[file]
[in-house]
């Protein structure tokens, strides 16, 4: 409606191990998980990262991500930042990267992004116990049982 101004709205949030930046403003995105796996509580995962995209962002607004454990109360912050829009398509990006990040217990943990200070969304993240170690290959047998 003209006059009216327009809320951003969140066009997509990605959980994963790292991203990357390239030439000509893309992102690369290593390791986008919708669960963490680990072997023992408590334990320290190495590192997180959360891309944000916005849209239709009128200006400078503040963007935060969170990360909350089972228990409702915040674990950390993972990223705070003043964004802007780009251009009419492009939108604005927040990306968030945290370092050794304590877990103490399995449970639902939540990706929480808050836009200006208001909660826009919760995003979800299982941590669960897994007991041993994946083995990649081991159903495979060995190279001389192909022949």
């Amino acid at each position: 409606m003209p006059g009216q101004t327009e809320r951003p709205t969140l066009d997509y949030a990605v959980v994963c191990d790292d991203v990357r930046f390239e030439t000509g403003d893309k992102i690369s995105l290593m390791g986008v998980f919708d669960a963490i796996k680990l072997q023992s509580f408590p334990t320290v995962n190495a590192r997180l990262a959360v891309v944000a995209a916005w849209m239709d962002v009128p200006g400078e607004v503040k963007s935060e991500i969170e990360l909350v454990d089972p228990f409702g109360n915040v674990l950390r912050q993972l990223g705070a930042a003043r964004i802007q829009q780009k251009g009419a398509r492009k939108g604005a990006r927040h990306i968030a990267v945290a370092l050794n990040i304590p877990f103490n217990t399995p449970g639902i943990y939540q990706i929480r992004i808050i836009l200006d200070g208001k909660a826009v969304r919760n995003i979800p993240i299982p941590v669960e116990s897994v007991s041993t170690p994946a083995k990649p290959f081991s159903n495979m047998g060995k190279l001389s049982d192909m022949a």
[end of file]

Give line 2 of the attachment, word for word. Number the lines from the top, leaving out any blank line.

């Protein structure tokens, strides 16, 4: 409606191990998980990262991500930042990267992004116990049982 101004709205949030930046403003995105796996509580995962995209962002607004454990109360912050829009398509990006990040217990943990200070969304993240170690290959047998 003209006059009216327009809320951003969140066009997509990605959980994963790292991203990357390239030439000509893309992102690369290593390791986008919708669960963490680990072997023992408590334990320290190495590192997180959360891309944000916005849209239709009128200006400078503040963007935060969170990360909350089972228990409702915040674990950390993972990223705070003043964004802007780009251009009419492009939108604005927040990306968030945290370092050794304590877990103490399995449970639902939540990706929480808050836009200006208001909660826009919760995003979800299982941590669960897994007991041993994946083995990649081991159903495979060995190279001389192909022949």